Support grows for Lagarde as IMF chief
PARIS — Momentum grew for French Finance Minister Christine Lagarde's potential candidacy to the top job at the IMF, with the Netherlands becoming the latest European government to offer its support.
The Frenchwoman, however, kept silent about whether she even wants the job.
Dutch Finance Minister Jan Kees de Jager said Ms. Lagarde is "outstandingly suitable" to succeed Dominique Strauss-Kahn, who quit last week as leader of the global financial body after he was accused of attempting to rape a New York hotel maid.
Several other European governments — including Germany and Britain — have supported Ms. Lagarde, making her the front-runner for the job.
Taliban: Mullah Omar alive and in country
KABUL — The Taliban denied a report in the Afghan press that the insurgent group's leader had been killed in neighboring Pakistan, saying Monday that Mullah Mohammed Omar is alive and in Afghanistan.
"This is absolutely wrong. It's only propaganda and we completely deny these rumors," Taliban spokesman Zabiullah Mujahid told the Associated Press in a phone call. "He is inside Afghanistan, and he is busy directing military operations with his commanders."
There has been much speculation that the U.S. might ramp up efforts to kill or capture the reclusive, one-eyed Taliban leader after the successful strike against Osama bin Laden. President Obama has said he would order another covert military raid if it was necessary to stop terrorist attacks.
Attacks have increased in Afghanistan since bin Laden's death and since the start of the Taliban's yearly spring offensive. On Monday, four NATO service members were killed in an explosion in the east, NATO said in a statement. The military alliance did not provide details on the attack or the nationalities of the dead.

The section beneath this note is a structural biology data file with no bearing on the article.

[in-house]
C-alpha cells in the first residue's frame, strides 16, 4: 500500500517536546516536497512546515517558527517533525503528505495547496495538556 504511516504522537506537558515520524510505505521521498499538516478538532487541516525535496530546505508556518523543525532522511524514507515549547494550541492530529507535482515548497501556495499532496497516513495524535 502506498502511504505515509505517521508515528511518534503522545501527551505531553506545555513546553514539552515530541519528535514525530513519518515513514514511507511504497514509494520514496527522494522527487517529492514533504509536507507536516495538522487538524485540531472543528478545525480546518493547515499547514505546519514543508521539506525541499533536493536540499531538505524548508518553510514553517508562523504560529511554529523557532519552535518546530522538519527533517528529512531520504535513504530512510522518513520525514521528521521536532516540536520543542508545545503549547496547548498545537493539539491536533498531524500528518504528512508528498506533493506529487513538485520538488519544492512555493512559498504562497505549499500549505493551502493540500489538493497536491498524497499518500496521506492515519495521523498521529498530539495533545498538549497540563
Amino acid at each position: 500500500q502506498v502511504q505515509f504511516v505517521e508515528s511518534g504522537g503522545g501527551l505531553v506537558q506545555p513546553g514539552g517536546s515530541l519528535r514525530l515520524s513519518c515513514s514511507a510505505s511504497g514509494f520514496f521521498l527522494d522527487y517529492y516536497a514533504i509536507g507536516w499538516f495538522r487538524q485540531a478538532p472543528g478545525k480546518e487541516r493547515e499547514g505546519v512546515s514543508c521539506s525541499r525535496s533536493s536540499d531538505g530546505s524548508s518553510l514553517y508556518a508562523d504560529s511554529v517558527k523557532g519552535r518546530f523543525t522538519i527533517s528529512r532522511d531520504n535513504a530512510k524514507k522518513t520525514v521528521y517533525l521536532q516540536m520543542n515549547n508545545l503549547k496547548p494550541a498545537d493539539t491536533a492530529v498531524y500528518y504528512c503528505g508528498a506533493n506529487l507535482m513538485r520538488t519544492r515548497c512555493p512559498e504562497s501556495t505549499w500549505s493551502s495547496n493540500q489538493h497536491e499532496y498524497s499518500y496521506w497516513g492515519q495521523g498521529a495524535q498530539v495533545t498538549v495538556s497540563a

Shops freely selling building materials
HAVANA — More than 1,000 independent shops selling building materials have opened up around Cuba, official media said Monday, as the government looks to the private sector to fight corruption and the black market, eliminate expensive subsidies and help ease a severe housing crisis.
Communist Party newspaper Granma said Monday that the new shops give Cubans more access to supplies without having to navigate a Byzantine bureaucracy.
"Acquiring these products no longer means immersing oneself in the tangle of innumerable 'legal' documents that, in many cases, facilitated corruption and favoritism toward a 'chosen' few who were not always the most in need," the paper said.
The government has long controlled all construction on the island. Cement and other building materials were in theory available in state-run stores at heavily subsidized prices, but demand greatly outstripped supply in part due to pilfering from state stocks.
Pakistani troops retake naval base from militants
KARACHI — Pakistani commandos regained control of a naval base Monday from a team of Taliban militants who attacked then occupied the high-security facility for 18 hours — an exceptionally audacious act of insurgent violence that dealt a humiliating blow to the military.
The attackers — who may have numbered no more than six — destroyed at least two U.S.-supplied surveillance planes and killed 12 security officers. At least four of the attackers were killed.
Protesters rally for third day
TBILISI — More than 1,000 demonstrators in Georgia protested for a third consecutive day on Monday, calling for the ex-Soviet country's Western-backed President Mikheil Saakashvili to resign.
Accusing Mr. Saakashvili of authoritarianism and failing to tackle widespread poverty, they maintained their round-the-clock rally outside the Georgian public television studios in the capital.
Former parliamentary-speaker-turned-opposition-leader Nino Burjanadze has said that a "revolution" has started in Georgia, while another leader has called for a "Day of Rage" on Wednesday, referring to uprisings in the Middle East.
From wire dispatches and staff reports